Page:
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Dear god, yes learning chords helps. I picked up a big-arse chord book, and the inspiration can be huge. You just flip through, find a chord you've never heard of (like, say, C#+7(#9)) and play it. A lot of those wierd chords give you a great starting place, especially if you want to play something moody.
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  #9  
Old 09.04.04, 2:49 PM
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+1
i own one of the huge mel bay books. it sounds kinda weird but sometimes when i first get home from work and pick up the guitar
i'll open the book up and pick out some very random chord and just strum it. sometimes a whole bunch of ideas will pop up from just one chord..
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Old 09.04.04, 2:58 PM
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I'm going to have to say that the best way I get a song started is by picking a key, making a progression, and then playing it a couple times seeing what ideas I can get to build on the progression, be it changing chords to move into a chorus, or when the drum beat will come in, or how loud the first note of the melody will be, anything, other than first starting with the chord progression I have no order to song writing, and I think I've made some pretty decent instrumental songs so far.
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  #11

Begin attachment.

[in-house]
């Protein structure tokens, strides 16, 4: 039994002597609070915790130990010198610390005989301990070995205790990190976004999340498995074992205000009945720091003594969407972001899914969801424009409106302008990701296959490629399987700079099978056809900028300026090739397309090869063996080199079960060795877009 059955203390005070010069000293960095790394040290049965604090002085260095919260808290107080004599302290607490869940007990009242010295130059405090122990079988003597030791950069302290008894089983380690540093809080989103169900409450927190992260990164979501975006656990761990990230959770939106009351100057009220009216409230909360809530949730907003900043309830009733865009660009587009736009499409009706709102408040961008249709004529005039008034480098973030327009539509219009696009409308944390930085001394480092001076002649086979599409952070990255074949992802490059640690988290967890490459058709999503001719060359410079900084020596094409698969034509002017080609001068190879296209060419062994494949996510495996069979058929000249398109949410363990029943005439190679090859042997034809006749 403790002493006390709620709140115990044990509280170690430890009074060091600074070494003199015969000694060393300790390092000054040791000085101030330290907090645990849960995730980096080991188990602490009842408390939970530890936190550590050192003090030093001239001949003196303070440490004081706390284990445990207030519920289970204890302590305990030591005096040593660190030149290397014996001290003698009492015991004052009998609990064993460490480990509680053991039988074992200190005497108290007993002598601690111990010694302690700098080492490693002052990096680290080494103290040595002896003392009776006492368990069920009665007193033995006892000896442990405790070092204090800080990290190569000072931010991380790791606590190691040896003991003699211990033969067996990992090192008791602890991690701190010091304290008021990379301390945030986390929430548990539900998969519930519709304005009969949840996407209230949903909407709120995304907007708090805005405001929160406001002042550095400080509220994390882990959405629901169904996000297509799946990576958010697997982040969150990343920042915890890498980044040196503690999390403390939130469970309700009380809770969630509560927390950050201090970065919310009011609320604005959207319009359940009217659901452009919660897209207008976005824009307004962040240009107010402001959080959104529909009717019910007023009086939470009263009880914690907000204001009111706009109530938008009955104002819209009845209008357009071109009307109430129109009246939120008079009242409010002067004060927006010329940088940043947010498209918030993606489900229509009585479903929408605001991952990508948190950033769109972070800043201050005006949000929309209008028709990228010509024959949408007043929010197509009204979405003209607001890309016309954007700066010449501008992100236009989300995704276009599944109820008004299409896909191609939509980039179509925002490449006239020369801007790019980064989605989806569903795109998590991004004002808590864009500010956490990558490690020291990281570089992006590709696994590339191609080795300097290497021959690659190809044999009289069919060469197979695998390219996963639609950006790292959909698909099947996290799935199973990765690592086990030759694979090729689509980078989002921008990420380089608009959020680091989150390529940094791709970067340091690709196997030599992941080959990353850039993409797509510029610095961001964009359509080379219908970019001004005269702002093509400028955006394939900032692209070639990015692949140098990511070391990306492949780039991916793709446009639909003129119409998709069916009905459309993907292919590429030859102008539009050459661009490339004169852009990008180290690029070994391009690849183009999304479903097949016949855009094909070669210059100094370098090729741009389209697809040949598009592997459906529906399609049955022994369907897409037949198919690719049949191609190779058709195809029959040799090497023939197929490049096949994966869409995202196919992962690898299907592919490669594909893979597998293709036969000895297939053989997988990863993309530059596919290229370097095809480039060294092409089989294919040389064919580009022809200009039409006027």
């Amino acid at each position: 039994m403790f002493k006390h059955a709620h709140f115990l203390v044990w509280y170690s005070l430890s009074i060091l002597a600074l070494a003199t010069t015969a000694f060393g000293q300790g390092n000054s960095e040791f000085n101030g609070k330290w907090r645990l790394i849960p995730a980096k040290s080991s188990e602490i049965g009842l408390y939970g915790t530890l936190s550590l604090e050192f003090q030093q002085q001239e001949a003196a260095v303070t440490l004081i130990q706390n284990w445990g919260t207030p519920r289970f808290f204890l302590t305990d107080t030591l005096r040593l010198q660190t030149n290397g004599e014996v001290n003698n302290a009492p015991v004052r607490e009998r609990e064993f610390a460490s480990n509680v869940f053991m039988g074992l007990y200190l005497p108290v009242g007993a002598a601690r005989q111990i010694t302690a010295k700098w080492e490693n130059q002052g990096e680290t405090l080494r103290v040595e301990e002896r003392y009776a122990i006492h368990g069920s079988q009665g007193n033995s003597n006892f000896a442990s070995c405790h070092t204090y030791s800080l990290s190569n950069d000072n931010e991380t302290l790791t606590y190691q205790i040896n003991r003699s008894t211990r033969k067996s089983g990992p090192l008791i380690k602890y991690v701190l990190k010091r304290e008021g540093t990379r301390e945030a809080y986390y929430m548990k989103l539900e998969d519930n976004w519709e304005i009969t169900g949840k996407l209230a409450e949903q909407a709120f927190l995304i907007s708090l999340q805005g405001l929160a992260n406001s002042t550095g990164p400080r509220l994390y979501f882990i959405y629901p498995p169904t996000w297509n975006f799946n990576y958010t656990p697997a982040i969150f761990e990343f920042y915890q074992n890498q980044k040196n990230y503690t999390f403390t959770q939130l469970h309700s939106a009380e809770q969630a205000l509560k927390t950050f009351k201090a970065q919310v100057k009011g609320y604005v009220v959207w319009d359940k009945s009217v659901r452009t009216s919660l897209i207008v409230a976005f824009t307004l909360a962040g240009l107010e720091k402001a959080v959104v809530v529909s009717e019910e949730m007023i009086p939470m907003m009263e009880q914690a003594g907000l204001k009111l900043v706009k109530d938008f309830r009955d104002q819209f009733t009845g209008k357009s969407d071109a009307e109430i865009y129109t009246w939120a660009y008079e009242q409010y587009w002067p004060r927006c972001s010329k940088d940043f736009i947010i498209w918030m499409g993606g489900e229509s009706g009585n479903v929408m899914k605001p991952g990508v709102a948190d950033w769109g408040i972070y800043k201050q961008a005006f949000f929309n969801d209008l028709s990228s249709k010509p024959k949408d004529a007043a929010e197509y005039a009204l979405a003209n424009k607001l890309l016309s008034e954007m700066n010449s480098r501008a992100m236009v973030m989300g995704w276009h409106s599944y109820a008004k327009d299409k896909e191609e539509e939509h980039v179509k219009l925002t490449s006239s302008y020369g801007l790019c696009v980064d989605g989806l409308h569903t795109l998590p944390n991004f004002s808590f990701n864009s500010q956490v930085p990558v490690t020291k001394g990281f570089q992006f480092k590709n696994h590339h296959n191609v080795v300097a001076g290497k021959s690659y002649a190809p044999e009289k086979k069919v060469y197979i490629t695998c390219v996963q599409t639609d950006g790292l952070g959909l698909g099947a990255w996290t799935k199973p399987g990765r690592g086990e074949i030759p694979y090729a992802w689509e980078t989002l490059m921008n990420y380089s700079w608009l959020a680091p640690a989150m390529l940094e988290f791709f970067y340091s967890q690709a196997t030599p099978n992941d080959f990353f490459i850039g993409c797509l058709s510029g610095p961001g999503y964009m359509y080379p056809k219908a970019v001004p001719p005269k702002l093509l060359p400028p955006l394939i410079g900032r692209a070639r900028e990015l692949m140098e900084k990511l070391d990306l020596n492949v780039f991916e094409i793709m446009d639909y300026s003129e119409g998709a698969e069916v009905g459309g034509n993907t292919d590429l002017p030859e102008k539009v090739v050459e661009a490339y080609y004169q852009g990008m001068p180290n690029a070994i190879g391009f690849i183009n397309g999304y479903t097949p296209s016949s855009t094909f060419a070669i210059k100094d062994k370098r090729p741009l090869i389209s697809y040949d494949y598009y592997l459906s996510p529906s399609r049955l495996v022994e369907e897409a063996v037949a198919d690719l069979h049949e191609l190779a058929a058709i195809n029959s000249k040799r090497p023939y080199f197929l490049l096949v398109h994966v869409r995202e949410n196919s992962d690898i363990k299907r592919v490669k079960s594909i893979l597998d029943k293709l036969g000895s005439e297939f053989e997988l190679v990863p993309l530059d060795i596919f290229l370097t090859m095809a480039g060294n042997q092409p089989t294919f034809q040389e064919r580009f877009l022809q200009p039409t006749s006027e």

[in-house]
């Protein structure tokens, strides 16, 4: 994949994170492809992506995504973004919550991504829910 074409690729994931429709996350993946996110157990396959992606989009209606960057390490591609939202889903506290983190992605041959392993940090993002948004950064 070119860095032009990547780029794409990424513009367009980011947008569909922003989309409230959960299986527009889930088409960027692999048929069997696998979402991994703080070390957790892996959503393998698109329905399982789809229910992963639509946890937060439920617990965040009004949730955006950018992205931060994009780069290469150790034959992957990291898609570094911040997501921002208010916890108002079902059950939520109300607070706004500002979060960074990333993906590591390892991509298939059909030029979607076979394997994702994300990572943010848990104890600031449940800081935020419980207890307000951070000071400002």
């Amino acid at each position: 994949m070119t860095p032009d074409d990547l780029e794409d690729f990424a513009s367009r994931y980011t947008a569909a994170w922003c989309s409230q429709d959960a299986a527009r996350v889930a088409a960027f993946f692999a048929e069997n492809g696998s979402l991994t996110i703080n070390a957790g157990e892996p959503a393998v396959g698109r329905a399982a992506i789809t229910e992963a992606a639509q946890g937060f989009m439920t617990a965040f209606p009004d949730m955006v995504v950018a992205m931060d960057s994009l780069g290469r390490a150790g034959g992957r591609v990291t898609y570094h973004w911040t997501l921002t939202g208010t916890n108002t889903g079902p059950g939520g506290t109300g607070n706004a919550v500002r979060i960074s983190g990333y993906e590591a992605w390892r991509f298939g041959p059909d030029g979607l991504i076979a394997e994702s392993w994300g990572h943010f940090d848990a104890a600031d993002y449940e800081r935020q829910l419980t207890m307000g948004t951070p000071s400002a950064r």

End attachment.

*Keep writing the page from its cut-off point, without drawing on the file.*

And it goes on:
Old 09.04.04, 4:42 PM
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The way i learned chords beyond the basic major-minor chords is by learning to play Radiohead songs. They have very few songs thatuse just the basics, and they rarely use powerchords. Learn songs like bulletproof from the bends or exit music from Ok Computer. That song has something like 12 dif chords, so youre bound to learn something.
Also try making up your own by just shifting your fingers from the basic pattern into something that doesnt sound bad. It wont actually be your own, but, you know. Be original, use your ear, and pretty soon you will be laughing at those 3-chord goonies.
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Old 09.05.04, 11:54 AM
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That's really wierd, cause once I started listening to radiohead and learning their songs, I started to stray away from standard rock and do my own thing. Learn "Karma Police", the chords are REALLY simple, and it will give you ideas. Also, picking up a jazz chord book may be of great assistance. There is a book called "Chords" by Joe Pass. Get that book. It will change the way you play guitar. For anyone who has seen the book, please don't spoil the secret of it...

Have no fear though! I just takes time for your ear to be trained. The best thing you can do right now, is listen to a lot of music while your guitar is in your hands. Figure out the rhythm, hum the melody, play the melody, change melody... Many ideas spring from learning chords as well. This may sound odd, but singing the song's different parts will help you learn them MUCH faster. There is plenty that you can be doing to get your ear and hands working together, just don't get discouraged!
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Old 09.05.04, 11:57 AM
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If you feel adventurous check out the Sonic Youth's album "NYC Ghosts and Flowers". They stay as far away from standard chord progressions as possible.
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Old 10.01.04, 4:26 PM
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Learn any of John Frusciante's solo material. Then realise you'll never be able to integrate chords like that into your own playing!
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  #15  
Old 10.25.04, 1:08 PM
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I have a guitar chords poster on my wall where I play. I sometimes just pick one and make up a riff based on that one chord.